Our son, Jason, married Katrina nearly two weeks ago in London. As Katrina’s Dad was born in Cyprus and as most of his relatives live there, a second wedding celebration was enjoyed with them near Paphos in Cyprus. This involved a Wedding ceremony in a Greek Orthodox Church with a traditional Greek Byzantium service. It is an ancient service, celebrated in this form for centures. A further insight into a different culture’s celebrations was witnessed. The service consisted of
- The Service of Betrothal
- The Sacrament of Marriage
It was full of tradition and customs. Jason stood at the entrance to the church, holding Katrina’s bouquet of flowers, waiting for her to arrive. She was dressed in traditional white with simple adornments. He handed her the bouquet and together they entered the church.
The whole service was chanted in ancient Greek. The service of Betrothal involved the exchange of rings. The Ceremony of the Sacrament of Marriage involved:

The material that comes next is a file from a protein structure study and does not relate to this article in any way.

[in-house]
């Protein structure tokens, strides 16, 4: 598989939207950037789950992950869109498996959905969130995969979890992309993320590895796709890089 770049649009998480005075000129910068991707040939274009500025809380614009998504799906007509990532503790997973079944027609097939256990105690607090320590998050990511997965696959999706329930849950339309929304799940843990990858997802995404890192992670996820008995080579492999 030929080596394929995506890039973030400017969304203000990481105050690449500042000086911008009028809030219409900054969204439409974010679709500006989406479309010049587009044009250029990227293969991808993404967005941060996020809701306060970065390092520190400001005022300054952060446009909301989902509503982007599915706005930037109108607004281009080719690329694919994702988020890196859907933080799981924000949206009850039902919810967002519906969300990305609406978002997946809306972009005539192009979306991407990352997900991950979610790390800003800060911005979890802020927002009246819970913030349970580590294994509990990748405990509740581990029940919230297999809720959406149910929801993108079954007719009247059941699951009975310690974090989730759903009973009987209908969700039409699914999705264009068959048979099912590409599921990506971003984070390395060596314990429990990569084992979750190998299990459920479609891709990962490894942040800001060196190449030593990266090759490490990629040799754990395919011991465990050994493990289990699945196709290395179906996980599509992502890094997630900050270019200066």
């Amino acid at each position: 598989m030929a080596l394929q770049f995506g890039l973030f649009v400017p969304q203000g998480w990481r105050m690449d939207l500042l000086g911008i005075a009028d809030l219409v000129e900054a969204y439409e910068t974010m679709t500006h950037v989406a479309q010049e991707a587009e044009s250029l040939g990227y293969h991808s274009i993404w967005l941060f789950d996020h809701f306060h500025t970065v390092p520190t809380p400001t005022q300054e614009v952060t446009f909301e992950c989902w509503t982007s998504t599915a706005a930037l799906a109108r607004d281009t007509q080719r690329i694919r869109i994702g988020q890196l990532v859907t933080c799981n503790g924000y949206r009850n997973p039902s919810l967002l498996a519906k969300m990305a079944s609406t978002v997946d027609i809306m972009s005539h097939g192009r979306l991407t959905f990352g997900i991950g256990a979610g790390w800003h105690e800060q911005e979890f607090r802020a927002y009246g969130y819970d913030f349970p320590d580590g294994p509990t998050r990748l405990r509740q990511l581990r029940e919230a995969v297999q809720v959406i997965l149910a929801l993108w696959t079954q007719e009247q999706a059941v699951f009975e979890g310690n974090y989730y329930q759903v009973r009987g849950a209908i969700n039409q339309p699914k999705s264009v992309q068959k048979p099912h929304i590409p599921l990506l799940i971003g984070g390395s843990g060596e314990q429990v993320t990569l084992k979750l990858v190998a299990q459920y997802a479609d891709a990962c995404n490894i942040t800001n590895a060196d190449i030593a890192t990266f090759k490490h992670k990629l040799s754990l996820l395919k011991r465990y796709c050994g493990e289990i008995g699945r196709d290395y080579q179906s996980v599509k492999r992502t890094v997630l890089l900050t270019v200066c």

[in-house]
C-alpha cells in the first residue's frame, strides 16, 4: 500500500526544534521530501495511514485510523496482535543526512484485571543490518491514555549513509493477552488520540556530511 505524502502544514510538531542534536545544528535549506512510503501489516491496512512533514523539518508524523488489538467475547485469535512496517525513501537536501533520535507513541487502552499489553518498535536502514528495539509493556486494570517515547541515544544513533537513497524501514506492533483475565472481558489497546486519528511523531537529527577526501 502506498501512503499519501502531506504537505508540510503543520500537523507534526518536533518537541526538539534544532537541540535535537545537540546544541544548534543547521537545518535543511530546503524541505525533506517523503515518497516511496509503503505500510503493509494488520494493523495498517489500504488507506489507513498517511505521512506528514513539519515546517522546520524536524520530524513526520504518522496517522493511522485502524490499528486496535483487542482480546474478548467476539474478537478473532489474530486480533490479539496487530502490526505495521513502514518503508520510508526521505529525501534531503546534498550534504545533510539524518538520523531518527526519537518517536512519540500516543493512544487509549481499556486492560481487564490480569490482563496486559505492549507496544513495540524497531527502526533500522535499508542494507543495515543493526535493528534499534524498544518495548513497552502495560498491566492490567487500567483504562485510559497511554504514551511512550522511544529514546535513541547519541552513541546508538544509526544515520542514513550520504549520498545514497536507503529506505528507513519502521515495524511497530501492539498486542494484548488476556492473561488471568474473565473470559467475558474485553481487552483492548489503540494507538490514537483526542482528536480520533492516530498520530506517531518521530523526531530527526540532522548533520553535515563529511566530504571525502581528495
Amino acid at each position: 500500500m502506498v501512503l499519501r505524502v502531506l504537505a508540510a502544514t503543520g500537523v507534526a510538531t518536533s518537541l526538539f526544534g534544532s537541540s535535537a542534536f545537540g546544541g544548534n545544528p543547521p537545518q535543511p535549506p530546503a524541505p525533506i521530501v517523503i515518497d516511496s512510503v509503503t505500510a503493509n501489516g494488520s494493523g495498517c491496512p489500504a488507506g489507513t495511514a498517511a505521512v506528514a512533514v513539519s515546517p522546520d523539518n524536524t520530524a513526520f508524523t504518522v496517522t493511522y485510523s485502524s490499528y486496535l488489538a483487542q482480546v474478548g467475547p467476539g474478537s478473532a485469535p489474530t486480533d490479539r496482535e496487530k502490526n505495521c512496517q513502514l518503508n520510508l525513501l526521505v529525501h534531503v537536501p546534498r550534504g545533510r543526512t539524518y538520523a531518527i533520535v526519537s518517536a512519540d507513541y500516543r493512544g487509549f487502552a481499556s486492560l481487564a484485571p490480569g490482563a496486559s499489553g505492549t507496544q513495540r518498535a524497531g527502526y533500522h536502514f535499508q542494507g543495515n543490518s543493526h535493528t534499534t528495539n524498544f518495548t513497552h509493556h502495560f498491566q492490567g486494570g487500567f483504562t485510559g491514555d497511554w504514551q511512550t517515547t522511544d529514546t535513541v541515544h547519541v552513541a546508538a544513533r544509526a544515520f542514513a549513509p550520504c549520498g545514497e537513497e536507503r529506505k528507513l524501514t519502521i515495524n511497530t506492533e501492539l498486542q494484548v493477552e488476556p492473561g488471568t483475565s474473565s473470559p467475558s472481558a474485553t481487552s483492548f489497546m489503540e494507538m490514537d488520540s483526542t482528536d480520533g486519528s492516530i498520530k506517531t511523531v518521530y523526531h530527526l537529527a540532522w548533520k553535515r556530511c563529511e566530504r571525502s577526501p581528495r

- the lighting of the candles
- the joining of hands
- the crowning – a focal point of the ceremony where wedding crowns (stefanas) are joined by a white ribbon symbolising the unity of the couple.
- The Common Cup
- The Cermonial Walk where the priest takes the Bride and Groom by the hand and leads them around the small table three times with the Best Man and Bridesmaid following. This symbolises the first steps as a married couple.
- The Benediction (blessing)
The church was historic, elaborately decorated and the floral arrangements added to softness to the atmosphere. At the conclusion of the service, small gifts were handed out to guests – jam macaroons, wrapped in foil. Guests then drove 30 minutes to a cousin’s award winning restaurant to share in the celebratory meal. The meal consisted of tasty mezes – or small dishes of a variety of foods.
The Greek people certainly love to dance, enjoy good foods and socialize. Some could speak English, others could not but it really did not matter as we were all there to celebrate the marriage of Jason and Katrina.
How does this compare to traditional weddings and ceremonies in your country? It was certainly very different to the traditional Australian wedding.